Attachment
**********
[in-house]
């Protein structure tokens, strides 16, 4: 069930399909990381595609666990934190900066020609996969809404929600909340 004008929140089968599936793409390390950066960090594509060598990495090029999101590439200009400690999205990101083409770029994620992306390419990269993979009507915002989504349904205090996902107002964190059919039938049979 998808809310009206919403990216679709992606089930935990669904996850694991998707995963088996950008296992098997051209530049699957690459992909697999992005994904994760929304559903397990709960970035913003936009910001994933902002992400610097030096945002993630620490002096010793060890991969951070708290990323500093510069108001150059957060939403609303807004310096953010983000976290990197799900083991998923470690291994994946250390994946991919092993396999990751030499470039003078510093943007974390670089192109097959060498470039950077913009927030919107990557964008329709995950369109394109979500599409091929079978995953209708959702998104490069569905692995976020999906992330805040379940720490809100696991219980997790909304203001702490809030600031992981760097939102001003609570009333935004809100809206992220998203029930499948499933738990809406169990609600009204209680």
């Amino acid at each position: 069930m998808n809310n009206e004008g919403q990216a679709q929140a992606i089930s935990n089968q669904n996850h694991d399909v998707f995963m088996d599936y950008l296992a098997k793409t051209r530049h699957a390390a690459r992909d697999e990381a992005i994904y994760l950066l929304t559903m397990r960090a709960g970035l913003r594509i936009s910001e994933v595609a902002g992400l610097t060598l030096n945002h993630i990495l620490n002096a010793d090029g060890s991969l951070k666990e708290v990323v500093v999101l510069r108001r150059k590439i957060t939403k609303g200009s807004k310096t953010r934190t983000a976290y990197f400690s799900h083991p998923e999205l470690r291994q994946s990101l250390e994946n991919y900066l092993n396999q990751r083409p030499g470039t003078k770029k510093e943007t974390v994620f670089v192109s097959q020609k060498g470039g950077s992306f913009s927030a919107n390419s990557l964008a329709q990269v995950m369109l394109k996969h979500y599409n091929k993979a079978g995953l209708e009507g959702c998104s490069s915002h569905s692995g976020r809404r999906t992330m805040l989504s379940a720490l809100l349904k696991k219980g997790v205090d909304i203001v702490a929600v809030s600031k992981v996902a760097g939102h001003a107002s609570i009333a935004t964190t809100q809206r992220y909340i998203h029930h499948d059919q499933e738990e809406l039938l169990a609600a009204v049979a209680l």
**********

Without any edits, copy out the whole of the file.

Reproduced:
[in-house]
């Protein structure tokens, strides 16, 4: 069930399909990381595609666990934190900066020609996969809404929600909340 004008929140089968599936793409390390950066960090594509060598990495090029999101590439200009400690999205990101083409770029994620992306390419990269993979009507915002989504349904205090996902107002964190059919039938049979 998808809310009206919403990216679709992606089930935990669904996850694991998707995963088996950008296992098997051209530049699957690459992909697999992005994904994760929304559903397990709960970035913003936009910001994933902002992400610097030096945002993630620490002096010793060890991969951070708290990323500093510069108001150059957060939403609303807004310096953010983000976290990197799900083991998923470690291994994946250390994946991919092993396999990751030499470039003078510093943007974390670089192109097959060498470039950077913009927030919107990557964008329709995950369109394109979500599409091929079978995953209708959702998104490069569905692995976020999906992330805040379940720490809100696991219980997790909304203001702490809030600031992981760097939102001003609570009333935004809100809206992220998203029930499948499933738990809406169990609600009204209680």
């Amino acid at each position: 069930m998808n809310n009206e004008g919403q990216a679709q929140a992606i089930s935990n089968q669904n996850h694991d399909v998707f995963m088996d599936y950008l296992a098997k793409t051209r530049h699957a390390a690459r992909d697999e990381a992005i994904y994760l950066l929304t559903m397990r960090a709960g970035l913003r594509i936009s910001e994933v595609a902002g992400l610097t060598l030096n945002h993630i990495l620490n002096a010793d090029g060890s991969l951070k666990e708290v990323v500093v999101l510069r108001r150059k590439i957060t939403k609303g200009s807004k310096t953010r934190t983000a976290y990197f400690s799900h083991p998923e999205l470690r291994q994946s990101l250390e994946n991919y900066l092993n396999q990751r083409p030499g470039t003078k770029k510093e943007t974390v994620f670089v192109s097959q020609k060498g470039g950077s992306f913009s927030a919107n390419s990557l964008a329709q990269v995950m369109l394109k996969h979500y599409n091929k993979a079978g995953l209708e009507g959702c998104s490069s915002h569905s692995g976020r809404r999906t992330m805040l989504s379940a720490l809100l349904k696991k219980g997790v205090d909304i203001v702490a929600v809030s600031k992981v996902a760097g939102h001003a107002s609570i009333a935004t964190t809100q809206r992220y909340i998203h029930h499948d059919q499933e738990e809406l039938l169990a609600a009204v049979a209680l």